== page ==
The history of motion pictures
The purpose of this lecture:
1. to provide a brief overview of the development of motion pictures 2. with an emphasis on the economic culture that developed historically. 3. This has meant an emphasis on profits and
4. an avoidance of controversy.
I. Early moving pictures
Note the term used in the early days of the industry: Moving pictures. Pictures that movied. From the 1850s on, there had been experimentation by photographers and others in reproducing human motion. First short motion pictures arrived in the 1890s. In their first phase, motion pictures emphasized just movement. There was no sound, usually no plot and no story. Just movement. One of the earliest movie shorts was a collection of 15-30 second scenarios created by the Lumiere Brothers, in France. The first movie "shows," which lasted 5-8 minutes, were a collection of these short scenes: a train arriving at a station, a man watering his garden, men playing cards, people getting off of a ferry boat and a street vendor selling his wares. The early Lumiere presentations in Paris delighted people, drawing huge crowds. In the United States, at the same time, Thomas A. Edison was producing similar short shows (water going over Niagara Falls, waves crashing at the ocean, two trains colliding). By today’s standards, these early movies were extremely primitive. We’ve become accustomed to fairly elaborate movie effects (think of the Star War movie series, or the James Bond movies). However, for people at the start of the movie era, even these somewhat primitive films were exciting and highly realistic. For many Americans, the movies brought them their view view of a street car, or of the Pacific or Atlantic oceans. All of this seemed quite real to motion picture viewers. In one film, a train pulled into a station -- coming directly at the viewers. Some theater viewers were scared, thinking the train would come right into the theater; some in front rows panicked and ran out. This first phase of the motion pictures, in the late 1890s and into the 1900s, emphasized reproducing human motion. The second phase, telling a story, began to emerge around 1900. Film makers moved beyond the technical aspects of just showing motino and began to tell stories. Edwin Porter’s 1903 film, "The Great Train Robbery" is a good example of the story telling nature of films. It is the story of a robbery, with a chase scene and the inevitable capture of the robbers. These early films were quite short, running 5 to 8 minutes long; they were called "one reelers" (they were just one reel of film). In the U.S., these films were produced by a handful of small companies just outside of New York City (Biograph, Essenay, Lubin, Pathe Brothers, Selig, Polyscope, Vitagraph, Edison and Melies). One of the more dynamic early directors was David Wark Griffith. He worked for Biograph in New Jersey and produced literally hundreds of one-reelres in the period from 1908 to 1912. A director like Griffith might be expected to produce at least two one-reel movies a week. The names of the actors were not released, for fear they would become stars and want higher salaries. One early Griffith film was "The Lonedale Operator," in 1911. It starred Blanche Sweet; she outsmarted the desperados. This video demonstrates some of Griffith’s innovative techniques, including cross cutting (cutting from one scene to another scene, and then back and forth, to develop various parts of a story and to build suspense) and closeups. Some early movie company owners objected to closeups, arguing that paying movie viewers would want to see the ENTIRE person. Closeups, however, could bring drama. II. The Rise of Hollywood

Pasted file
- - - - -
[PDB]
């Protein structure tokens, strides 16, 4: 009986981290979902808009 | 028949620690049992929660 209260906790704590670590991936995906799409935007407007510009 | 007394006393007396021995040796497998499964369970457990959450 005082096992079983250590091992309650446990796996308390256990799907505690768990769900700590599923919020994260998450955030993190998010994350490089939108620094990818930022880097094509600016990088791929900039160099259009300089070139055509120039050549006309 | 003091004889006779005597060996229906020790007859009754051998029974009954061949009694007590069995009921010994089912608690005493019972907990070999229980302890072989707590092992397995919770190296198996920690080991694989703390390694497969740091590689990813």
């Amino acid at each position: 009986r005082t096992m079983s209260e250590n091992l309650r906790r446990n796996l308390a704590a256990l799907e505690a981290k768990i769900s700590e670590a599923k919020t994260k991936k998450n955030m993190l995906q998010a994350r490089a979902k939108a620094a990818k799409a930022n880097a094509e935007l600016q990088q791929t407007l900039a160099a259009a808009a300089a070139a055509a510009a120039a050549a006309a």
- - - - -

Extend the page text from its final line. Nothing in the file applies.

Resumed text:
Griffith and others in the industry wanted to move beyond the simple formula that characterized the industry in the early 1900s. But industry owners were resistant, wanting to keep to one-reelers and limited story telling. These owners monopolized the industry, thorugh...
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